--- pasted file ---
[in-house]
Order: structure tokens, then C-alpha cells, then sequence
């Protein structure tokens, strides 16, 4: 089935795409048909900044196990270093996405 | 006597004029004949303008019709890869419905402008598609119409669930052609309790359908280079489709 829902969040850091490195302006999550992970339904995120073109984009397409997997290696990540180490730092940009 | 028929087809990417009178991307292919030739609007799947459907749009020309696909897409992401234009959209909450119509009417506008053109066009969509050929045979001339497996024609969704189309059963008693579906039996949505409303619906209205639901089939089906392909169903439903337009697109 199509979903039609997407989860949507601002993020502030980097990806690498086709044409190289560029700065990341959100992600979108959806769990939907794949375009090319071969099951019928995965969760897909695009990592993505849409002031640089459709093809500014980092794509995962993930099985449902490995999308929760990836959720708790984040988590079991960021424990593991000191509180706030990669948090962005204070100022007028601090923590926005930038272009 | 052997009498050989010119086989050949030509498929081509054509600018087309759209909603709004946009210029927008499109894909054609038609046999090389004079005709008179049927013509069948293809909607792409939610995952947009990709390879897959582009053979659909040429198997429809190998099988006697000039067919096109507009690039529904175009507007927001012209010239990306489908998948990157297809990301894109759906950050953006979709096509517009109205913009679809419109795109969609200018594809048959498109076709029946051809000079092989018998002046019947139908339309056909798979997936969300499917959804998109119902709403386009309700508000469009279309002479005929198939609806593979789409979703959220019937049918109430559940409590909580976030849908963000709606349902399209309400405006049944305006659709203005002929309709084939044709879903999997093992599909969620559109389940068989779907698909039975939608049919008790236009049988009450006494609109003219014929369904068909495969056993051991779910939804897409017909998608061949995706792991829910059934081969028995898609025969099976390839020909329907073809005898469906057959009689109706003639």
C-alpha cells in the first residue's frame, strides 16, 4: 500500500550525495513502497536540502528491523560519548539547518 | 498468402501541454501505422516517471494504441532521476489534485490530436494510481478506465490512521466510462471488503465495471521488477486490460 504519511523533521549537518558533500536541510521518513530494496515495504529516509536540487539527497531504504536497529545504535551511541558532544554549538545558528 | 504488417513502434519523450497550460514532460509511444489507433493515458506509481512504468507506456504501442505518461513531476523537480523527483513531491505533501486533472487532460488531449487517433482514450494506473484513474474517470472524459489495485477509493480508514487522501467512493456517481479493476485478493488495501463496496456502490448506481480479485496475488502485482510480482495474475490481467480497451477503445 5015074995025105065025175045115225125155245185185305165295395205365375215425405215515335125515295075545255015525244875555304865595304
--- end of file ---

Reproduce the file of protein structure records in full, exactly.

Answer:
[in-house]
Order: structure tokens, then C-alpha cells, then sequence
């Protein structure tokens, strides 16, 4: 089935795409048909900044196990270093996405 | 006597004029004949303008019709890869419905402008598609119409669930052609309790359908280079489709 829902969040850091490195302006999550992970339904995120073109984009397409997997290696990540180490730092940009 | 028929087809990417009178991307292919030739609007799947459907749009020309696909897409992401234009959209909450119509009417506008053109066009969509050929045979001339497996024609969704189309059963008693579906039996949505409303619906209205639901089939089906392909169903439903337009697109 199509979903039609997407989860949507601002993020502030980097990806690498086709044409190289560029700065990341959100992600979108959806769990939907794949375009090319071969099951019928995965969760897909695009990592993505849409002031640089459709093809500014980092794509995962993930099985449902490995999308929760990836959720708790984040988590079991960021424990593991000191509180706030990669948090962005204070100022007028601090923590926005930038272009 | 052997009498050989010119086989050949030509498929081509054509600018087309759209909603709004946009210029927008499109894909054609038609046999090389004079005709008179049927013509069948293809909607792409939610995952947009990709390879897959582009053979659909040429198997429809190998099988006697000039067919096109507009690039529904175009507007927001012209010239990306489908998948990157297809990301894109759906950050953006979709096509517009109205913009679809419109795109969609200018594809048959498109076709029946051809000079092989018998002046019947139908339309056909798979997936969300499917959804998109119902709403386009309700508000469009279309002479005929198939609806593979789409979703959220019937049918109430559940409590909580976030849908963000709606349902399209309400405006049944305006659709203005002929309709084939044709879903999997093992599909969620559109389940068989779907698909039975939608049919008790236009049988009450006494609109003219014929369904068909495969056993051991779910939804897409017909998608061949995706792991829910059934081969028995898609025969099976390839020909329907073809005898469906057959009689109706003639």
C-alpha cells in the first residue's frame, strides 16, 4: 500500500550525495513502497536540502528491523560519548539547518 | 498468402501541454501505422516517471494504441532521476489534485490530436494510481478506465490512521466510462471488503465495471521488477486490460 504519511523533521549537518558533500536541510521518513530494496515495504529516509536540487539527497531504504536497529545504535551511541558532544554549538545558528 | 504488417513502434519523450497550460514532460509511444489507433493515458506509481512504468507506456504501442505518461513531476523537480523527483513531491505533501486533472487532460488531449487517433482514450494506473484513474474517470472524459489495485477509493480508514487522501467512493456517481479493476485478493488495501463496496456502490448506481480479485496475488502485482510480482495474475490481467480497451477503445 5015074995025105065025175045115225125155245185185305165295395205365375215425405215515335125515295075545255015525244875555304865595304